othing has probably caused greater conflicts in the history of humanity than the tussle over land. In the Mahabharata, turning down a proposal to give his cousins part of the kingdom, Duryodhana says he will not part with any land, not even the extent a needle can stand on, without a fight.

In present-day India, the pressure on land has multiplied, as have the intensity of conflicts over it. Establishing control over land, with the help of the Land Acquisition (Amendment) Act, 1984 or otherwise, continues to generate widespread social tensions. Land-related conflicts, whether in the forested heartland of the country, the bauxite-rich areas of Odisha or the agricultural hinterlands of West Bengal, have become all too common. From the point of view of governance, this issue, which touches the largest number of people,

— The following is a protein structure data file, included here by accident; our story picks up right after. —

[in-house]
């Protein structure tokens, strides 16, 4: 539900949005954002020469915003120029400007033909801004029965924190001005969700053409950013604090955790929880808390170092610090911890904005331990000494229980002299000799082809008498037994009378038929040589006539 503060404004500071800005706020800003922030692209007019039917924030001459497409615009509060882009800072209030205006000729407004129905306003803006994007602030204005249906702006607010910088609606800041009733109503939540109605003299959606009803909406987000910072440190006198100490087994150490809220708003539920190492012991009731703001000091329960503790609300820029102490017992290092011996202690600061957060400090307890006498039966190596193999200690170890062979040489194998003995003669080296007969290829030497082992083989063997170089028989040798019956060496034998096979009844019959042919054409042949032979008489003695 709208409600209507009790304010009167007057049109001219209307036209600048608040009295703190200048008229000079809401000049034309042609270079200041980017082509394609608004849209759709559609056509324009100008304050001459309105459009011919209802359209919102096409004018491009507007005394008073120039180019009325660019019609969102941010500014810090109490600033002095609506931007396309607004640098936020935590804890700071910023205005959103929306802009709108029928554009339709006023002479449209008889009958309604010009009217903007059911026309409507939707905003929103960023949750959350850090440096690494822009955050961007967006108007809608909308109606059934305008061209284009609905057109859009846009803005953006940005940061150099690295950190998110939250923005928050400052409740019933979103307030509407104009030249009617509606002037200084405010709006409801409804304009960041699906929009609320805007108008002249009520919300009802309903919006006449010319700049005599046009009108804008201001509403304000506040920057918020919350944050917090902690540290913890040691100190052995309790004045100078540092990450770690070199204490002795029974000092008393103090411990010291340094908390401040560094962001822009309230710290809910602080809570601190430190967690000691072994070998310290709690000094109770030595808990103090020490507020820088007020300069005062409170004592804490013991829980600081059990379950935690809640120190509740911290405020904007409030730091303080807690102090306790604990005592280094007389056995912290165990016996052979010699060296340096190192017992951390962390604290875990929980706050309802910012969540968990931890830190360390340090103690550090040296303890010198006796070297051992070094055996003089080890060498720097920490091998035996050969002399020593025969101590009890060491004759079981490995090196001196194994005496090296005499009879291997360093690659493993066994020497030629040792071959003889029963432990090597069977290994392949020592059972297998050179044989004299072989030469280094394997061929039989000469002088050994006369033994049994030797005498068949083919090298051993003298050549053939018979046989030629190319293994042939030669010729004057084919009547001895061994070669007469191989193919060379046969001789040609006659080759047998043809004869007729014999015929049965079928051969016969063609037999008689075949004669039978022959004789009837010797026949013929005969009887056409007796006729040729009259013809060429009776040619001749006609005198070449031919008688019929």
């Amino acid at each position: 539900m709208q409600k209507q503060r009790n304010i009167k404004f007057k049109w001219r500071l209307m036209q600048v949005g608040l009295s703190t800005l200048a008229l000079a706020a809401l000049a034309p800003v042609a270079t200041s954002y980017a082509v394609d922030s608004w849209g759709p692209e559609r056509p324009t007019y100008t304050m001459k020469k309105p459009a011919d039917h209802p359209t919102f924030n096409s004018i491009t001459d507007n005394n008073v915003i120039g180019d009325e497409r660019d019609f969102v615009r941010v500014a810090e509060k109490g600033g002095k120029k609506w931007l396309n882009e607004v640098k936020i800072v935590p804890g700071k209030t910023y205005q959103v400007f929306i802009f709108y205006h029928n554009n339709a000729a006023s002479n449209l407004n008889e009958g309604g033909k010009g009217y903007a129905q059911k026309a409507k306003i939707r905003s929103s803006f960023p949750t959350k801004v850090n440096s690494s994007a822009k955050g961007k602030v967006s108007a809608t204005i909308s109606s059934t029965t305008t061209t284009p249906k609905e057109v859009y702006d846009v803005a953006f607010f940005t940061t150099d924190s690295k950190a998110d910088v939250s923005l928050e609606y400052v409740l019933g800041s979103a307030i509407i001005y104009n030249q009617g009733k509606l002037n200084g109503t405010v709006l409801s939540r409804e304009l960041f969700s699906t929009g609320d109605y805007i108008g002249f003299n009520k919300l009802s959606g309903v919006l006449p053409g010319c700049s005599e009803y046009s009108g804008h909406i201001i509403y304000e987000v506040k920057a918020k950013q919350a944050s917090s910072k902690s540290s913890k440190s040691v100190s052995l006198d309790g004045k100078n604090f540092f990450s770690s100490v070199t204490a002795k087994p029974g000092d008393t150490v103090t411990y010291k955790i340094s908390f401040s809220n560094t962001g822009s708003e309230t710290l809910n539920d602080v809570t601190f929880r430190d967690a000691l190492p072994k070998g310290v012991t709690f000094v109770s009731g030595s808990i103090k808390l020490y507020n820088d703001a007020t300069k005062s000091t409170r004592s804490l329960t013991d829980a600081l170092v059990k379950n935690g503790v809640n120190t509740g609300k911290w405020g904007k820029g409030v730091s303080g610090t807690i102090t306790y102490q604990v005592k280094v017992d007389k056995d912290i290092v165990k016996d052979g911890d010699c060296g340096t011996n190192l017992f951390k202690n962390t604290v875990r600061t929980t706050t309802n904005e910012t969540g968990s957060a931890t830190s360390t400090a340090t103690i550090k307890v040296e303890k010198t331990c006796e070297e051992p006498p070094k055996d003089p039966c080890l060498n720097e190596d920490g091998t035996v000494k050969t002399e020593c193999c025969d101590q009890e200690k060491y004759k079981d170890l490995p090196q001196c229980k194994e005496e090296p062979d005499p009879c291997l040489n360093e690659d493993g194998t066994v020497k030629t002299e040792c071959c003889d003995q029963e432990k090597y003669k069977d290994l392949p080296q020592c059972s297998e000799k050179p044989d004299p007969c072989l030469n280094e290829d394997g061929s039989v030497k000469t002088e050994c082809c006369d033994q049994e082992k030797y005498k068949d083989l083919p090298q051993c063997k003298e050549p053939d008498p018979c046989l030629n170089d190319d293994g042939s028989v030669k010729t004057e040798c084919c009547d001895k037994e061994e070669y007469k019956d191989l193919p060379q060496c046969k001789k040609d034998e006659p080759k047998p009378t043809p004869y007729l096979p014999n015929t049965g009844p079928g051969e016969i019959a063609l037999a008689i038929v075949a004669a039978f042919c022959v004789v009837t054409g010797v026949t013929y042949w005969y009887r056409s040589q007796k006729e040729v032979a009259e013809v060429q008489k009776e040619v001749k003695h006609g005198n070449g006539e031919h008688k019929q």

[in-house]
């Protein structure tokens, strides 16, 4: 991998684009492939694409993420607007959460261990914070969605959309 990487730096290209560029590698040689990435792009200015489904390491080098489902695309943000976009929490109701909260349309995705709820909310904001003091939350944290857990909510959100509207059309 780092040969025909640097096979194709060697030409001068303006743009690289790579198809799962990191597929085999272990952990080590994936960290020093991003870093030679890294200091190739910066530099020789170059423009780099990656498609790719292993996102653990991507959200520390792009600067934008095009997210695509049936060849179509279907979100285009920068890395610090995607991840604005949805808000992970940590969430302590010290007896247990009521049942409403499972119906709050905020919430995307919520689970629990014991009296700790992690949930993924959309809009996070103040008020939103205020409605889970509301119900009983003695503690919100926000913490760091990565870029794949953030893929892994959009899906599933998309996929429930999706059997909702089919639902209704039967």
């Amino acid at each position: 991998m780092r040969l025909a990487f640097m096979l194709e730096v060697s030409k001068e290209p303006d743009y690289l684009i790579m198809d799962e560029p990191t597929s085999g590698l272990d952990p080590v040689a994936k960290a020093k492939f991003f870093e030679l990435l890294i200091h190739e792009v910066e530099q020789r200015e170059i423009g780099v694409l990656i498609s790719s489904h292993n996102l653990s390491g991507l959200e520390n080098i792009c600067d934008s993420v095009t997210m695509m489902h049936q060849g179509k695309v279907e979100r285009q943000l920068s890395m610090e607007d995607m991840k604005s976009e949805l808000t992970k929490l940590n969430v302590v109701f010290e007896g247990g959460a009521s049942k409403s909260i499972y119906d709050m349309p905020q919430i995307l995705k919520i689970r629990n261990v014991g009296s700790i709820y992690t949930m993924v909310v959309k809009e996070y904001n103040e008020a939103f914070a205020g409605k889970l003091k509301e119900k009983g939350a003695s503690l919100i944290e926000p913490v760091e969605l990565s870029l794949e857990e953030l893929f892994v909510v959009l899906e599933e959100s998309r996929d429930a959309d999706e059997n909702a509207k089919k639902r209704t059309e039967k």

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The British introduced the Land Acquisition Act in 1894 for legal takeover of private lands for public purposes. The present Land Acquisition (Amendment) Act, 1984 is a modified version of this. Its use in independent India has triggered hundreds of popular protests, including those over the 2005 proposal to establish 513 special economic zones (SEZs). The dismal record of the State in rehabilitating and resettling those involuntarily displaced by land acquisition inspires very little public confidence.

A Land Acquisition and Rehabilitation and Resettlement Bill, 2011 (hereafter Land Bill) was approved by the cabinet and introduced in Parliament on 7 September 2011 by the minister of rural development. It was referred to the Standing Committee on Rural Development on 15 September “for examination and report”. The Land Bill, meant to replace